In this third article, we take a closer look at some of the clauses that help to provide more information to lenders/investors as they analyze the utilization of the money raised and the governance in the entity that is raising the funds.
Some of these clauses will also help credit and risk teams to better understand the financial position and performance of borrowers.
Working capital financing
It is estimated that a significant portion of financing requirements in India is towards financing working capital, i.e. trade credit, and short-term bank credit. Overstatement of inventory is a risk that lenders are wary of in such products. CARO 2020 requires auditors to highlight if there is a discrepancy noted in the physical verification of inventory if the observed inventory differs from that in the books by 10 percent or more. CARO 2020 mandates that the auditor must reconcile the levels of inventory reported to banks at quarter ends to that in the books of account and highlight if discrepancies are noted.
Borrowing and end-use of funds raised monitoring
CARO 2020 makes the responsibility of an auditor more onerous- from commenting upon whether the funds were used for the purposes for which they were raised to whether short term funds were used for long term purposes. This will now require auditors to focus more on the audit of liquidity risk, consider the maturity profile of assets and liabilities rather than merely look at a traditional fund flow statement. One unique challenge companies and auditors will face is that money is fungible and hence fundraising for short term purposes being used for long term purposes will be a real test!
Additionally, a specific comment is required that no material uncertainty exists as on the date of the audit report that the company is capable of meeting its liabilities existing at the date of the balance sheet as and when they fall due within a period of one year from the balance sheet date.
CARO 2020 also requires reporting on funds raised by the pledge of shares of a group entity as well as whether a company has taken funds to meet the obligations of a group entity.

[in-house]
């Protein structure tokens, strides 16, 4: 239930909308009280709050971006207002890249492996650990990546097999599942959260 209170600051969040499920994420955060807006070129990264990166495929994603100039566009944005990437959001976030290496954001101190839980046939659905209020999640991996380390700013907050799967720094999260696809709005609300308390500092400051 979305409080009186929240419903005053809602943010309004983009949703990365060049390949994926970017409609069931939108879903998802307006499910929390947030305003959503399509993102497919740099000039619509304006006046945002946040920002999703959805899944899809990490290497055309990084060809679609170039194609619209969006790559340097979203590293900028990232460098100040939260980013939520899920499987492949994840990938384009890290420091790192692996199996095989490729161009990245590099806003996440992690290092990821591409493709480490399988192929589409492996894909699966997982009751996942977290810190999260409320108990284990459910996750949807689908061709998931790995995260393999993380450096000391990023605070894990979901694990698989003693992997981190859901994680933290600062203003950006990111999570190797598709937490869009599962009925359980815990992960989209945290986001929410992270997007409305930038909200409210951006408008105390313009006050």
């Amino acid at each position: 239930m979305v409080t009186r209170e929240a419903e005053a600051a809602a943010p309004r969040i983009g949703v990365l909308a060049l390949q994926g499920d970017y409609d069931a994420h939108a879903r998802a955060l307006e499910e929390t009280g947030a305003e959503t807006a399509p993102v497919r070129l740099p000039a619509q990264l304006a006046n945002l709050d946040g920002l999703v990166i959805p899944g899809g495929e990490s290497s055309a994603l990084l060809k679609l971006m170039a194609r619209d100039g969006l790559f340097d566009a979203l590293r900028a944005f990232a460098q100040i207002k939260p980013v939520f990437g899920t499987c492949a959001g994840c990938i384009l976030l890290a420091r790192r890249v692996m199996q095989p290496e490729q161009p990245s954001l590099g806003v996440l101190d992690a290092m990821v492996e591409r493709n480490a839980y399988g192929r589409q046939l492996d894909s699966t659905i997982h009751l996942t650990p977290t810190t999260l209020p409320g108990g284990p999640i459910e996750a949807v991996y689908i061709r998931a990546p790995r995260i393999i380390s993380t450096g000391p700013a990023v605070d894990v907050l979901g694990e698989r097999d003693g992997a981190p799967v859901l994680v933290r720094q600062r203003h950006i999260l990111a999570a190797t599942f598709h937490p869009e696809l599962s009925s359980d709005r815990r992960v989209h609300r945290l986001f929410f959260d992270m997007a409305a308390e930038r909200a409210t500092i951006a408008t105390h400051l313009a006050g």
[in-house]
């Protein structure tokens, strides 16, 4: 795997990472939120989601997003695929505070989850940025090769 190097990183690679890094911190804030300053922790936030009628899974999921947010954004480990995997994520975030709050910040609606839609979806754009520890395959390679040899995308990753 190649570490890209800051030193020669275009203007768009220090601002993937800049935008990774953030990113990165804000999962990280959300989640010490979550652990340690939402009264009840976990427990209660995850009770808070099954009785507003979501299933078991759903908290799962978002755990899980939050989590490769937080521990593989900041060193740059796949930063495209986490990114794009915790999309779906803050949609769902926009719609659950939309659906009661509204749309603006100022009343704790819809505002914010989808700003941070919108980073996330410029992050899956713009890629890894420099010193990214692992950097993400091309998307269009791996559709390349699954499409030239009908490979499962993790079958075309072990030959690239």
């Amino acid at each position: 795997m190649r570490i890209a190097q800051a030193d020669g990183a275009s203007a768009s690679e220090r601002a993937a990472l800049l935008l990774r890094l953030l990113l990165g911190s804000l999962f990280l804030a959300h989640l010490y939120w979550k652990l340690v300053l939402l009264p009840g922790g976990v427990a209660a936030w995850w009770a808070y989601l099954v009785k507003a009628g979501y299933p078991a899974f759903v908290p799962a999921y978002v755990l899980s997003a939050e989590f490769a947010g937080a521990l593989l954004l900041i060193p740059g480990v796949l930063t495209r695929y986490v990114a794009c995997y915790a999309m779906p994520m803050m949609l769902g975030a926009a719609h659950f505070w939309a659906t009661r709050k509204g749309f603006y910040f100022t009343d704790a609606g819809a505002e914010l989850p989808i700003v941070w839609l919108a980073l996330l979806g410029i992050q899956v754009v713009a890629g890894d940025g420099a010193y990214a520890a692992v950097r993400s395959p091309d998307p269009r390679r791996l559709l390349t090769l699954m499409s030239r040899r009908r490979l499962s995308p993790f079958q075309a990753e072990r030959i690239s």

"CARO 2020 sharpens the reporting requirements with respect to utilization and end-use of funds, including bringing back certain requirements around the use of short term funds for long term purposes"
Greater scrutiny on loans given by companies
The erstwhile CARO largely required reporting on whether loans to parties covered under section 189 were prejudicial to the interests of the company and reporting of irregularity in payments as well as steps taken to recover amounts overdue for more than 90 days. CARO 2020 has significantly enhanced the work to be performed by the auditors by covering all loans, guarantees, and investments made by a company.
Following interesting points emerge for auditors of NBFCs, HFCs, etc and this is the right time to engage with auditors to agree on the approach before the year-end:
- Lending and experiencing delinquencies are business as usual for NBFCs, however, auditors of NBFCs still need to mention the amount of loans that are overdue for more than 90 days
- The amount reported above would not corroborate with assets that are classified as Stage 3 since other qualitative criteria also factored in the staging analysis
- The ICAI Guidance note also suggests that the audit should report the number of cases that were overdue/irregular, i.e. even if the account is 1 DPD!
Auditing evergreening of loans is now not just restricted to auditors of NBFCs and banks, every auditor will require to assess whether loans that were due for collection by the company were refinanced by that company to avoid the account from being classified as irregular.
More on the additional onerous responsibilities of an auditor in the next article, where we capture the requirements related to fraud reporting, auditing of whistle-blower complaints, and commenting on the internal audit function.
In summary, while loans to related parties were a focus area in the erstwhile CARO, this time around, CARO 2020 significantly enlarges the scope of reporting- both in cases where the company is a borrower as well as when the company is an investor/lender. Certain clauses would require extraction of a large amount of data and hence is important to start work and discussions with the auditors now and make 2021 a better year!
The author is a Chartered Accountant, an alumnus of IIM Bangalore, and Co-founder of World of Financial Reporting, a firm founded after over a decade of experience in audit and financial reporting advisory with a leading accounting firm. He can also be reached at firstname.lastname@example.org